Towns’ How to Study and Teach the Bible

Posted: October 3, 2012 by Ty in Spirituality
Tags: , , , , , , ,

Introduction

            The living Body of Christ is at a unique time in history. Thanks to technology, internet, social/new media, mass production, smart phones, translation ministries, dramas, voice recordings the Holy Bible has never been more available to the church, and we have never been at a higher time of literacy either. Yet it raises the quandary then why at this time in history is the average Christian the most biblically illiterate?

Could it possibly be because of familiarity? A belief that the children of God have already understood all the revelations available or is it more of the ideal of specialization in which the church employs a pastor/minister/preacher/priest/clergy to read/teach/interpret the scriptures for us so that we do not have to? All raise a challenge, which is why for this student who has built a clerical career on disciple making to discover Elmer L. Towns’ Bible Study Methods (1998) that clearly states the point behind being a teacher, “teaching is the preparation and guidance of learning activities” (p.4). Simply put, the goal of a bible study facilitator, a preacher, or another spiritual director within the Body of Christ is to inspire other body parts to turn not only to the sacred scriptures, but also to God.

This excellent work by Towns’ was crafted while he was teaching, and dissecting the methods needed to truly equip, empower, illuminate, and enlighten the student to the working of God through the living texts. This short paper will not contain enough space in summary and interpretation to do justice to the book, but it is a clear guideline to aid in equipping teachers within the church to truly make disciples.

 

Summary

            Growing out of the definition of teaching referenced in the introduction Towns grows it by clearly stipulating that the study of the Bible is foundational for growth as a Christian (p. 12). The rest of the work is comprised on methodologies on how to do this. For Towns the best study of scripture begins when the reader/hearers/studier are first primed through foundation and continual prayer (p.21).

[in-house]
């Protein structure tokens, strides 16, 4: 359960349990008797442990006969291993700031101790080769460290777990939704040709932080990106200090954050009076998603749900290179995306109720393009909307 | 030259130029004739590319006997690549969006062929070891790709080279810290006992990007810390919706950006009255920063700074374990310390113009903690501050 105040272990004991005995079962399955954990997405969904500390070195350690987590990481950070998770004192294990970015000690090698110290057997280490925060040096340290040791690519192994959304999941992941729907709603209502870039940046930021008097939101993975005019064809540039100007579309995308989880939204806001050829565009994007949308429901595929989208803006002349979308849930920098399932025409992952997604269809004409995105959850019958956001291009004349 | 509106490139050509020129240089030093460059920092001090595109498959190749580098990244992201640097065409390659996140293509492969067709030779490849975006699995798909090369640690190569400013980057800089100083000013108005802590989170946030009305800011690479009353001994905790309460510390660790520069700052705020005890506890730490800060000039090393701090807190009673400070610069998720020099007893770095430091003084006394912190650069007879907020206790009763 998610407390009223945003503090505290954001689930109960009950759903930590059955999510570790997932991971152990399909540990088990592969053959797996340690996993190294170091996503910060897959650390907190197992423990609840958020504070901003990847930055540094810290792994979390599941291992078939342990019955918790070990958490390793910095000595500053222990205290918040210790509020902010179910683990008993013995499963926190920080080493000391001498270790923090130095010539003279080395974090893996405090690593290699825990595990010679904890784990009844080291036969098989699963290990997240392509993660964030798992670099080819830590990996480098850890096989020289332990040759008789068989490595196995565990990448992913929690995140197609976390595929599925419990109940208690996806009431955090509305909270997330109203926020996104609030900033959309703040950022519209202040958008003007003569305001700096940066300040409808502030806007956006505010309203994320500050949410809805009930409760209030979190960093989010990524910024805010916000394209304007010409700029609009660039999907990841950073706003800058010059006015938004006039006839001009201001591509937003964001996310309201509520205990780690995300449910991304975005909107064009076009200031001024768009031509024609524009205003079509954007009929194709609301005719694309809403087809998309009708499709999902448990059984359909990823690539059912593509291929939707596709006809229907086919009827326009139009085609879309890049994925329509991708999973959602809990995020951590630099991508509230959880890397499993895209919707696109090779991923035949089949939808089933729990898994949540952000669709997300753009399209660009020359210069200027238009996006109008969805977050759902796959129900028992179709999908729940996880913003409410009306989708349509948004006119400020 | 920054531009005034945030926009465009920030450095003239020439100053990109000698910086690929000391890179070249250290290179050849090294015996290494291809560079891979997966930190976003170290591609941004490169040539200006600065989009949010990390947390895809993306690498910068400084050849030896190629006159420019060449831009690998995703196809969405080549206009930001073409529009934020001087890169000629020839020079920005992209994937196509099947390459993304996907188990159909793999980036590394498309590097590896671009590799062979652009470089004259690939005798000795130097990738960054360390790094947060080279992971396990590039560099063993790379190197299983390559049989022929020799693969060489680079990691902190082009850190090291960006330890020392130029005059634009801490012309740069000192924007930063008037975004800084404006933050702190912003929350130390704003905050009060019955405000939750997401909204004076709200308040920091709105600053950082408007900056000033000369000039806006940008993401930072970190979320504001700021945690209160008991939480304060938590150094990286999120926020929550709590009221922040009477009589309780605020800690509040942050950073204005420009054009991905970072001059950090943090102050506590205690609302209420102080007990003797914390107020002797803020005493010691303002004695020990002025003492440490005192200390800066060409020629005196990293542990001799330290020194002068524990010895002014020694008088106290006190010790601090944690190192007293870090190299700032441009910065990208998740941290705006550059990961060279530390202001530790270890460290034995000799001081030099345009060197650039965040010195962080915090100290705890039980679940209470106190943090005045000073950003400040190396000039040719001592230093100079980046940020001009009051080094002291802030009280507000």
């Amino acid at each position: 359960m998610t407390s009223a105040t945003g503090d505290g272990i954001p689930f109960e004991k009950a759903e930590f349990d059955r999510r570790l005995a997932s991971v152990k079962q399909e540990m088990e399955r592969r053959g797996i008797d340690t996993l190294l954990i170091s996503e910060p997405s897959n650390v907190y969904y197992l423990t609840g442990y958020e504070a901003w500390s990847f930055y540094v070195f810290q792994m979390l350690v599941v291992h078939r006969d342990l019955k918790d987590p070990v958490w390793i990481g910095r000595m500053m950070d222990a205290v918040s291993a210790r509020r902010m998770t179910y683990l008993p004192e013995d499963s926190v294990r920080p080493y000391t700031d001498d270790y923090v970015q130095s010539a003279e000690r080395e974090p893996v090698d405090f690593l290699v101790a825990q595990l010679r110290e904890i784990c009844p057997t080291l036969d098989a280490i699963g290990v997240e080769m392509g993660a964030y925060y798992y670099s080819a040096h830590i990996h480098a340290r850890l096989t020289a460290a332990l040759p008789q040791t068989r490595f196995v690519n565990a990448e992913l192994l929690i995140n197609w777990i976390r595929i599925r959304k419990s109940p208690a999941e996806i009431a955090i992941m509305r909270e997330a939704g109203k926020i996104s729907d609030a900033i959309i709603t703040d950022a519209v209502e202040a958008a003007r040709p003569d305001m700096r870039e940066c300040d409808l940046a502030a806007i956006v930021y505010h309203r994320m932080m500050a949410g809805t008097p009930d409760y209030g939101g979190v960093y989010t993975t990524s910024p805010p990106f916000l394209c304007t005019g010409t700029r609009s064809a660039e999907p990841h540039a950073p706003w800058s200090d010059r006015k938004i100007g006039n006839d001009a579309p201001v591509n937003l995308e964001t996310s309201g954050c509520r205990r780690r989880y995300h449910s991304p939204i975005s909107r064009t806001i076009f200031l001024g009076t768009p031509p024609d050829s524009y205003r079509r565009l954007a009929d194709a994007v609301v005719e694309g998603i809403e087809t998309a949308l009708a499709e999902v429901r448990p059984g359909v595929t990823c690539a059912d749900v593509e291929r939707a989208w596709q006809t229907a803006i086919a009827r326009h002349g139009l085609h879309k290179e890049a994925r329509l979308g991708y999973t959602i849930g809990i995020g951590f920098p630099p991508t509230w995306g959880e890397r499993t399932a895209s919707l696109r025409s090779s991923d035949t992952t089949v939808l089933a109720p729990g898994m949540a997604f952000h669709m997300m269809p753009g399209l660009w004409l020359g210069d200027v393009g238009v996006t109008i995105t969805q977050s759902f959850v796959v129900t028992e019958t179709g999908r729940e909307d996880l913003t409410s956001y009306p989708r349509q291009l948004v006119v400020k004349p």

Equipping with prayer allows for the ability to create an experience for the student (for personal study the student will be you, for groups those that one may be teaching): (a) a sense of bible discovery, (b) self-activity, (c) interested and involved, (d) the lessons solve their problems, (e) work harder than before, (f) cooperate with others, (g) learning needs are met, (h) student enters into the leaders experience, (i) something new is learned, (j) they enjoy the learning and have fun (p.6-7). Out of this type of experience the student enters into what Towns’ states as the five finger approach to scripture within their own lives: (a) hearing in church/study group, (b) read on their own, (c) study, (d) memorize passages, and (e) meditate upon the scriptures (p.16). Towns encourage the engagement of a wider array of senses while doing study by encouraging participants to writer (p.17) and to come to the text with four questions:

  1. What is the point of the passage?
  2. Where is the thought found in the parallel passage?
  3. What are the problems in this passage?
  4. What are some practical applications for this passage?

(p.19)

These four questions are the geneses for a broader teach ability of a passage. From these questions one can arrive at a deeper understanding of the passage than before, which then leads into making the bible a living text:

  1. Observe its facts accurately
  2. Write its meaning correctly
  3. Prize its lessons continually
  4. Apply its principles daily
  5. Obey its commands implicitly

(p.36).

From these first two structures Towns next brings the reader into a systematic read through for planning out lessons to be able to inspire further reflection and learning from the congregation. This is founded on a five reading system:

  1. Read through first to discern the central theme
  2. Read a second time circling key words for further study.
  3. Read a third time and highlight key verses to further explore.
  4. On the fourth reading make notes as to how the Biblical writer developed their central theme.
  5. On the fifth reading begin to develop a book outline.

(p.100).

These methodologies are what the reading and teaching are based around the central genres found within scripture whether it is biography, parable or other. These methods are also used in building doctrines out of the scriptures, but not to invert and use the bible to proof text the doctrine that one wants to use (p. 47-50). Towns’ notes that biblical doctrines are the foundation of life and ministry (p.47).

Interpretation

             What does this all mean for one attempting to understand scripture on their own or within the context of a group as either a leader or participant? Towns’ work has created a trajectory of engagement for the Christian. The act of Biblical reading is not a passive reading as one would do with a dime-store mystery novel on the beach on vacation. No, coming to the Bible is an activity of full engagement for the person in unity with God through the Holy Spirit.